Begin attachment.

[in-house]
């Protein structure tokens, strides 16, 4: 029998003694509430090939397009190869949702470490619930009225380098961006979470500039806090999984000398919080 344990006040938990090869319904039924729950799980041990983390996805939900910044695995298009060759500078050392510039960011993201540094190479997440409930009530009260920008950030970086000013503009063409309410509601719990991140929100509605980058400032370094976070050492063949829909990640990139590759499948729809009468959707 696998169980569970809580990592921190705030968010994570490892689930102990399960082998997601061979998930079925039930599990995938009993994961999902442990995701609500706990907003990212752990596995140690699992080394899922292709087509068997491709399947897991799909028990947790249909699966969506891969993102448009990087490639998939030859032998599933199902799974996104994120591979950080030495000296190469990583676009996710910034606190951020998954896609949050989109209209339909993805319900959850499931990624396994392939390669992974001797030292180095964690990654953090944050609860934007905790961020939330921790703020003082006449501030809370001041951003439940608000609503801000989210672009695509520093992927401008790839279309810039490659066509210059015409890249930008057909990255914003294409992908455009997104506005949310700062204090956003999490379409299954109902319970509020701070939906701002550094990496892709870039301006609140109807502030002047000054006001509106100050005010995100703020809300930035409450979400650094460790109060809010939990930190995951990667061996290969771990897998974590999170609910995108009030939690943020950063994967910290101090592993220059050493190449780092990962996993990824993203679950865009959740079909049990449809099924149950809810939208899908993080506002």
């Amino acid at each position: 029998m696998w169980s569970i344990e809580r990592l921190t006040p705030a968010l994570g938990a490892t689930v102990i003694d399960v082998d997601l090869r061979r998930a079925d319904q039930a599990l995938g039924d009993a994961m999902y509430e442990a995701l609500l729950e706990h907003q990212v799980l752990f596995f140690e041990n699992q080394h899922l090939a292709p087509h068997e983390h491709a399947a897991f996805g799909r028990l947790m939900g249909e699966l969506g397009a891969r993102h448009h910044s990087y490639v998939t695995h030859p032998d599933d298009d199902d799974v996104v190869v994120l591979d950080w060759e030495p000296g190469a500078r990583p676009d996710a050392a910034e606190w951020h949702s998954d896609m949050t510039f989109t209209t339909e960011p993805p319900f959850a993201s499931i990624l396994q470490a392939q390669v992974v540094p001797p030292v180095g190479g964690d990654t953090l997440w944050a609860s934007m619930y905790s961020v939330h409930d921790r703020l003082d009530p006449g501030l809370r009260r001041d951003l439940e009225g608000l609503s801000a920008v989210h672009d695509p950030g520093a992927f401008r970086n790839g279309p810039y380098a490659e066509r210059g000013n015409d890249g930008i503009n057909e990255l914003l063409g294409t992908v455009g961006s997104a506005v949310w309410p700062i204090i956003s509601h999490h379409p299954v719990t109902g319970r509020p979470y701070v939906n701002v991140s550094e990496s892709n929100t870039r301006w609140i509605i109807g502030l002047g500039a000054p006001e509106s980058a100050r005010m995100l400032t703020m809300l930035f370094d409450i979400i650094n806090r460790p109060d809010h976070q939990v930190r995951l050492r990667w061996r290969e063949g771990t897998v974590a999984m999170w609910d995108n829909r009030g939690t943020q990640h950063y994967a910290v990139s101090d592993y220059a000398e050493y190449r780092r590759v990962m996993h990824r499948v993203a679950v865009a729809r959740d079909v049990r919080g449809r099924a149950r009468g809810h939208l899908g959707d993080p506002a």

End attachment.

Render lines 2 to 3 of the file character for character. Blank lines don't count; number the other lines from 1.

């Protein structure tokens, strides 16, 4: 029998003694509430090939397009190869949702470490619930009225380098961006979470500039806090999984000398919080 344990006040938990090869319904039924729950799980041990983390996805939900910044695995298009060759500078050392510039960011993201540094190479997440409930009530009260920008950030970086000013503009063409309410509601719990991140929100509605980058400032370094976070050492063949829909990640990139590759499948729809009468959707 696998169980569970809580990592921190705030968010994570490892689930102990399960082998997601061979998930079925039930599990995938009993994961999902442990995701609500706990907003990212752990596995140690699992080394899922292709087509068997491709399947897991799909028990947790249909699966969506891969993102448009990087490639998939030859032998599933199902799974996104994120591979950080030495000296190469990583676009996710910034606190951020998954896609949050989109209209339909993805319900959850499931990624396994392939390669992974001797030292180095964690990654953090944050609860934007905790961020939330921790703020003082006449501030809370001041951003439940608000609503801000989210672009695509520093992927401008790839279309810039490659066509210059015409890249930008057909990255914003294409992908455009997104506005949310700062204090956003999490379409299954109902319970509020701070939906701002550094990496892709870039301006609140109807502030002047000054006001509106100050005010995100703020809300930035409450979400650094460790109060809010939990930190995951990667061996290969771990897998974590999170609910995108009030939690943020950063994967910290101090592993220059050493190449780092990962996993990824993203679950865009959740079909049990449809099924149950809810939208899908993080506002």
């Amino acid at each position: 029998m696998w169980s569970i344990e809580r990592l921190t006040p705030a968010l994570g938990a490892t689930v102990i003694d399960v082998d997601l090869r061979r998930a079925d319904q039930a599990l995938g039924d009993a994961m999902y509430e442990a995701l609500l729950e706990h907003q990212v799980l752990f596995f140690e041990n699992q080394h899922l090939a292709p087509h068997e983390h491709a399947a897991f996805g799909r028990l947790m939900g249909e699966l969506g397009a891969r993102h448009h910044s990087y490639v998939t695995h030859p032998d599933d298009d199902d799974v996104v190869v994120l591979d950080w060759e030495p000296g190469a500078r990583p676009d996710a050392a910034e606190w951020h949702s998954d896609m949050t510039f989109t209209t339909e960011p993805p319900f959850a993201s499931i990624l396994q470490a392939q390669v992974v540094p001797p030292v180095g190479g964690d990654t953090l997440w944050a609860s934007m619930y905790s961020v939330h409930d921790r703020l003082d009530p006449g501030l809370r009260r001041d951003l439940e009225g608000l609503s801000a920008v989210h672009d695509p950030g520093a992927f401008r970086n790839g279309p810039y380098a490659e066509r210059g000013n015409d890249g930008i503009n057909e990255l914003l063409g294409t992908v455009g961006s997104a506005v949310w309410p700062i204090i956003s509601h999490h379409p299954v719990t109902g319970r509020p979470y701070v939906n701002v991140s550094e990496s892709n929100t870039r301006w609140i509605i109807g502030l002047g500039a000054p006001e509106s980058a100050r005010m995100l400032t703020m809300l930035f370094d409450i979400i650094n806090r460790p109060d809010h976070q939990v930190r995951l050492r990667w061996r290969e063949g771990t897998v974590a999984m999170w609910d995108n829909r009030g939690t943020q990640h950063y994967a910290v990139s101090d592993y220059a000398e050493y190449r780092r590759v990962m996993h990824r499948v993203a679950v865009a729809r959740d079909v049990r919080g449809r099924a149950r009468g809810h939208l899908g959707d993080p506002a």